Field Notes: Hosting Thanksgiving

This past weekend, I did something very adult and very domestic: I hosted Thanksgiving at my apartment.

Hosting a dinner party has been my goal for the better part of 2015, and it finally happened. I finally found an apartment large enough to comfortably hold more than three people at a time, and my kitchen is now big enough to handle my cooking. (If that last part makes it seem like I put on a production every time I cook, I don't. I just like to spread out my mess.)

To be honest, my Thanksgiving dinner was really a Thanksgiving lunch. My mom prefers to celebrate in the afternoon so she can slip into her food coma at night. And since she, my stepdad, and their dog were my only guests, I chose not to roast a whole turkey. Instead, I decided to make Gravy-Braised Turkey Legs with Cipolline Onions and Sour Cream Mashed Potatoes with Paprika. This is the end result:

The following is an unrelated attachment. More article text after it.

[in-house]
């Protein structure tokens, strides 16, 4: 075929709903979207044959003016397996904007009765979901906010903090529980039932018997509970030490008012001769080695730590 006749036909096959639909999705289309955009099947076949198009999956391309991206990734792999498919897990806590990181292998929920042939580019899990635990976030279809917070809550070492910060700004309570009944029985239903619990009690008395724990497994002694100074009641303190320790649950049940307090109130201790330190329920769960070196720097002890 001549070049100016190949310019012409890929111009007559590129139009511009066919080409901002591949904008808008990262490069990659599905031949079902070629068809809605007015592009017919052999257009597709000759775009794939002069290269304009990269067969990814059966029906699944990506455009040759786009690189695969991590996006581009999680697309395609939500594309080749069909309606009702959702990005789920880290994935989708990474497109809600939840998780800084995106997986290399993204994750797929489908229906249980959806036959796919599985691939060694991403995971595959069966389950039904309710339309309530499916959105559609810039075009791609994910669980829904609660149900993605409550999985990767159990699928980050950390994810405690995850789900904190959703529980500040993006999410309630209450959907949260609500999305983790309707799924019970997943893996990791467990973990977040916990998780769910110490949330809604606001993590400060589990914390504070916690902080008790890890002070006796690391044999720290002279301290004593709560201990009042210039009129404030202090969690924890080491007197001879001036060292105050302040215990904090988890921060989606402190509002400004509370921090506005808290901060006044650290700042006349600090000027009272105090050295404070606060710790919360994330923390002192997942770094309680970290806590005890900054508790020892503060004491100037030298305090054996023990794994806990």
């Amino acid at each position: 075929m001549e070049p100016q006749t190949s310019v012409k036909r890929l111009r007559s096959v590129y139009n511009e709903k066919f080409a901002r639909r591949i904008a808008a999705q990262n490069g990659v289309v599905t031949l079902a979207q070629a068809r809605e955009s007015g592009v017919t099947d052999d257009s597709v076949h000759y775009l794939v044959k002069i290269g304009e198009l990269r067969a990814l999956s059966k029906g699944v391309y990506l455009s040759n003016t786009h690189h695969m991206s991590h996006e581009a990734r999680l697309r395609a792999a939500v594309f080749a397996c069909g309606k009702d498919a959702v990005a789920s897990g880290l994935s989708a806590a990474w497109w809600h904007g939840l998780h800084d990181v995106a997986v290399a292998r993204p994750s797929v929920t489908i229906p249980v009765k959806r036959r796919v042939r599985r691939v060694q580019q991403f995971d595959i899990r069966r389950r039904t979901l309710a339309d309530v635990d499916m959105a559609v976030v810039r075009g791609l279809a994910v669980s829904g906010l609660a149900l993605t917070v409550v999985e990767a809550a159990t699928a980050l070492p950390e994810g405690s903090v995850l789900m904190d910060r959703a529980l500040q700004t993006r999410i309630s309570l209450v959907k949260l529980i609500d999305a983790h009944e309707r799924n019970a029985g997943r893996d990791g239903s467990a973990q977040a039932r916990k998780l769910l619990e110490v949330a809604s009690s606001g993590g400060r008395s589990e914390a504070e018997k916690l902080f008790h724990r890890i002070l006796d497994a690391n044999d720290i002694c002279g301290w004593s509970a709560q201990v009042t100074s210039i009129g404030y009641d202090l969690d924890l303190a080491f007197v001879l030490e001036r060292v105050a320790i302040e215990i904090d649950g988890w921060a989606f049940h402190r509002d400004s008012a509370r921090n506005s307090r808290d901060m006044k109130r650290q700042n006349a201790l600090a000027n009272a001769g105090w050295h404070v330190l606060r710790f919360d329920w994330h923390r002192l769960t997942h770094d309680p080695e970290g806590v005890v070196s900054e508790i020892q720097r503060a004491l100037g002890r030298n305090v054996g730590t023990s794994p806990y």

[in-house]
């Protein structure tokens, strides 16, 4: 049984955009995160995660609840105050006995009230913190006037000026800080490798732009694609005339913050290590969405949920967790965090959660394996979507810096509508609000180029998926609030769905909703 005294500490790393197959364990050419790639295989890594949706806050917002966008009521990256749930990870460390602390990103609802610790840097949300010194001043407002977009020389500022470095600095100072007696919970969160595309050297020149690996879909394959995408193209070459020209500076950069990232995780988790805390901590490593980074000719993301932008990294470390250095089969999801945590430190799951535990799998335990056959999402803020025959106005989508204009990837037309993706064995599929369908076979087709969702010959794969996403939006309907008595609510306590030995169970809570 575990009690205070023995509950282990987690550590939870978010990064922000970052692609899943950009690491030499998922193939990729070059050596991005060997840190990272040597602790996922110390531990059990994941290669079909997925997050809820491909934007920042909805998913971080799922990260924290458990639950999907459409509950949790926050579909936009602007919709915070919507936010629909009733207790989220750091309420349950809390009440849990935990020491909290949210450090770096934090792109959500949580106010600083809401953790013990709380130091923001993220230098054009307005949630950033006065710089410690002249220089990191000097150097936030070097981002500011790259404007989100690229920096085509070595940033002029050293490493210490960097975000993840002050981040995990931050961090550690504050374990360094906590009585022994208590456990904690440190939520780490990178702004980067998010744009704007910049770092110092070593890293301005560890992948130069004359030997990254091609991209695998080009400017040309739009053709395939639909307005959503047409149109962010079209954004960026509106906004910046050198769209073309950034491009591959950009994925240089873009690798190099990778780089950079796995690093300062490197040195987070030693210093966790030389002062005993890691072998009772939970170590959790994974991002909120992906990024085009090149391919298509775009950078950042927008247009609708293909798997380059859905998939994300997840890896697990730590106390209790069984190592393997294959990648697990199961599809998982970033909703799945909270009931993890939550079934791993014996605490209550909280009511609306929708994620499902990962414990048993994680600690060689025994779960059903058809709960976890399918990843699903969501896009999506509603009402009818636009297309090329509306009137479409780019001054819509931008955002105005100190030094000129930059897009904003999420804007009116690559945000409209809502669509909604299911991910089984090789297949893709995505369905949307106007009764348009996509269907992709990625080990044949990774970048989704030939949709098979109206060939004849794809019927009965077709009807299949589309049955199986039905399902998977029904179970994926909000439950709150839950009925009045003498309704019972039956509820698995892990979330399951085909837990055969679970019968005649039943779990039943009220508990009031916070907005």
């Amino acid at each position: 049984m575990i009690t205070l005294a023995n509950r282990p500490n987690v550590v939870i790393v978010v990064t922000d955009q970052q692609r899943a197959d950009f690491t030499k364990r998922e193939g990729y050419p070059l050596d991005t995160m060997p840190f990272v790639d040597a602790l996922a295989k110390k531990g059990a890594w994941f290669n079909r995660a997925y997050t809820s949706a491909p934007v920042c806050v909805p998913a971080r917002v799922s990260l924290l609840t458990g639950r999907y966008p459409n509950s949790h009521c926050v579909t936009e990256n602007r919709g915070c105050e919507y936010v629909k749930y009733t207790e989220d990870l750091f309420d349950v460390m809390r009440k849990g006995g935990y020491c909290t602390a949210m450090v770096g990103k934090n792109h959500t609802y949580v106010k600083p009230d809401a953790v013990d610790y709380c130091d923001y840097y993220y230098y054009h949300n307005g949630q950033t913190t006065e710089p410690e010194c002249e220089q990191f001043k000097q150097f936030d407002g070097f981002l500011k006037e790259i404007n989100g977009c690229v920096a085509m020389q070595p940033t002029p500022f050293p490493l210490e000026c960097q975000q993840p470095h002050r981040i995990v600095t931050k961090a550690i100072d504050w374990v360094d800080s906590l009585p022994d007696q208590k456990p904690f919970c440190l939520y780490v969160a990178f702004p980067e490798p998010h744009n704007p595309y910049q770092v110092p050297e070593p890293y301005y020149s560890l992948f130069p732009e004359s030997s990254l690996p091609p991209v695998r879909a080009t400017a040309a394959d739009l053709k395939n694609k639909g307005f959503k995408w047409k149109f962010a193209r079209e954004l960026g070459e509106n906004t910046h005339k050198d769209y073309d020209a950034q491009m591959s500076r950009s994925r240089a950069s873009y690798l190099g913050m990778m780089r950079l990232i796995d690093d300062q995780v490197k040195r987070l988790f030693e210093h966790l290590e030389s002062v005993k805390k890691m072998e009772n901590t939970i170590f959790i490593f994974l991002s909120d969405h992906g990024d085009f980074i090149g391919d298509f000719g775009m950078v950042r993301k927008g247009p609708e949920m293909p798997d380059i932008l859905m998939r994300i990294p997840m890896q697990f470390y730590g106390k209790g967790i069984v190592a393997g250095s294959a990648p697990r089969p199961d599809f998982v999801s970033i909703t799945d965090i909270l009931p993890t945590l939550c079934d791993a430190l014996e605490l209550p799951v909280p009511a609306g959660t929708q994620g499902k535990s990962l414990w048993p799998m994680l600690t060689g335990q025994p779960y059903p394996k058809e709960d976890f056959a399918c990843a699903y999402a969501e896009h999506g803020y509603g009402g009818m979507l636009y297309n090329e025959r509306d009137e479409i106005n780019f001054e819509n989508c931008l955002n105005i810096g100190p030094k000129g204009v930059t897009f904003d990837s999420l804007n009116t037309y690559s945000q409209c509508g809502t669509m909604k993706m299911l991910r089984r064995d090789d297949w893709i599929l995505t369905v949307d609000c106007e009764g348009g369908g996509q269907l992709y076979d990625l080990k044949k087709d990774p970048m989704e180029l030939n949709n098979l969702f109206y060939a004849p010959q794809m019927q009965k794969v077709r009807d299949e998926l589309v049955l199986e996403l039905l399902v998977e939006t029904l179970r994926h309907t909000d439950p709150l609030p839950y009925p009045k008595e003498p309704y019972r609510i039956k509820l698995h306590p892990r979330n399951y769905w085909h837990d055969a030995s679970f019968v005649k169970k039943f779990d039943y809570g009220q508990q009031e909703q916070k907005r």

For the sake of convenience (and making up for poor judgment on my part), I made some modifications to the turkey recipe:

  1. Whole Foods ran out of turkey legs, but the produce guy found me some giant thighs
  2. There were no cipolline onions at the market, so I used pearl onions instead
  3. Because the celery didn't look fresh--and I hate them--they got nixed
  4. Your girl didn't buy enough chicken stock and had to use extra white wine and water to make up for it
  5. I couldn't find any bay leaves, so I subbed in some sage

Not to brag, but homegirl impressed the shit out of the parents that day. My stepdad went back for seconds, and my mom had no comments. My cooking rendered an Asian mom speechless, y'all. All the hours I spent the day before frantically buying ingredients and cooking tools were so worth it. 

By the end of Thanksgiving, I was exhausted and had done the dishes probably six or seven times. Major props to anyone who does this on a larger scale year after year. I get it now: making your friends and family happy by feeding them delicious food is so satisfying.